Chipmaker Advanced Micro Devices (AMD) can now count Google and Twitter among its customers for the next generation of its processors used in data centres.

Unveiled yesterday at a launch event in San Francisco, the AMD EPYC 7002 series claims to have better performance while consuming less power. The chips will also come with advanced security features, increased memory bandwidth and will deliver 23% more instructions per clock – a key aspect of increasing speed.

“Today, we set a new standard for the modern data centre with the launch of our 2nd Gen AMD EPYC processors that deliver record-setting performance and significantly lower total cost of ownership across a broad set of workloads,” said Dr Lisa Su, president and CEO, AMD.

“Adoption of our new leadership server processors is accelerating with multiple new enterprise, cloud and HPC [high-performance computing] customers choosing EPYC processors to meet their most demanding server computing needs.”

Google said that it has already deployed the 2nd Gen AMD EPYC processors in its data centres.

“AMD 2nd Gen EPYC processors will help us continue to do what we do best in our data centres: innovate,” said Bart Sano, Google vice president of Engineering.

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“Its scalable compute, memory and I/O [input/output] performance will expand our ability to drive innovation forward in our infrastructure and will give Google Cloud customers the flexibility to choose the best VM for their workloads.”

Twitter will deploy the next-gen chip across its data centres later this year.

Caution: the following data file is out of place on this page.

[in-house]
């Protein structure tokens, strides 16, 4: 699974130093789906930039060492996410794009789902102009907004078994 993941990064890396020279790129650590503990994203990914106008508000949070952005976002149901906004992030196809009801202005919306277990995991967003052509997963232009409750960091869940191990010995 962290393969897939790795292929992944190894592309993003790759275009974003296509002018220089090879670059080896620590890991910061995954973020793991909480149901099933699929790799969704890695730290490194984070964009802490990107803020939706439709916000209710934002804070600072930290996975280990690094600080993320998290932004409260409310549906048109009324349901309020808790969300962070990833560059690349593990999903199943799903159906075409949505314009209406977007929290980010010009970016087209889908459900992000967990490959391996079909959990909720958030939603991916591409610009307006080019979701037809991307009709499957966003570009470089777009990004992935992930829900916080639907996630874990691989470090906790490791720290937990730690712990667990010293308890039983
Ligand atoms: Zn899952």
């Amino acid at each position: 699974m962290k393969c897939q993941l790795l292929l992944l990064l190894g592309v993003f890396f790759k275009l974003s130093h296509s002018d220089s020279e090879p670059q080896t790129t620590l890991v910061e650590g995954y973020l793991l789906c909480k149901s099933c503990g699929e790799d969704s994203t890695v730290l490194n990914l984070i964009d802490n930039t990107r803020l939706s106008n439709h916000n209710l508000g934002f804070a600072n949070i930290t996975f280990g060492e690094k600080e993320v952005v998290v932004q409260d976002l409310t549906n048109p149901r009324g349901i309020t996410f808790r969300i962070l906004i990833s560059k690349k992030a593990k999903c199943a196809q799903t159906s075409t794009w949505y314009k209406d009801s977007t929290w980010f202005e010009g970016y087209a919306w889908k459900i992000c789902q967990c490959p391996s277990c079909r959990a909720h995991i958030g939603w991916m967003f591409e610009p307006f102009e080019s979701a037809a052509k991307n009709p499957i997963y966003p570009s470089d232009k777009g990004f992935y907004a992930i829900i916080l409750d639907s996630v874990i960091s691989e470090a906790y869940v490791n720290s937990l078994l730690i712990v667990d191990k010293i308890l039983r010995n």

“Twitter is committed to reducing our environmental impact of our data centres by finding innovative ways to increase efficiency. The 2nd Gen AMD EPYC processor provides us the sweet spot of performance and energy consumption that we need to honour that commitment, while supporting the high traffic volume on our platform,” said Jennifer Fraser, senior director of engineering at Twitter.

Lenovo and HPE have also said that they will be using the 2nd Gen AMD EPYC processors.

Chip wars

Securing Google and Twitter will be seen as a big win for AMD over its rival Intel. Both companies vie to supply chips for the data centres of large tech companies such as Amazon, Microsoft and Google.

However, Intel remains the dominant supplier of data centre chips, providing some 90% of chips to corporate servers and cloud data centres around the world.

Intel said that Google and Twitter remained customers, according to Reuters.

AMD’s share price is up 8% on the news and is up 58% for the year.

Read more: Intel, Google, Amazon and AMD named among top semiconductor companies for high-performance computing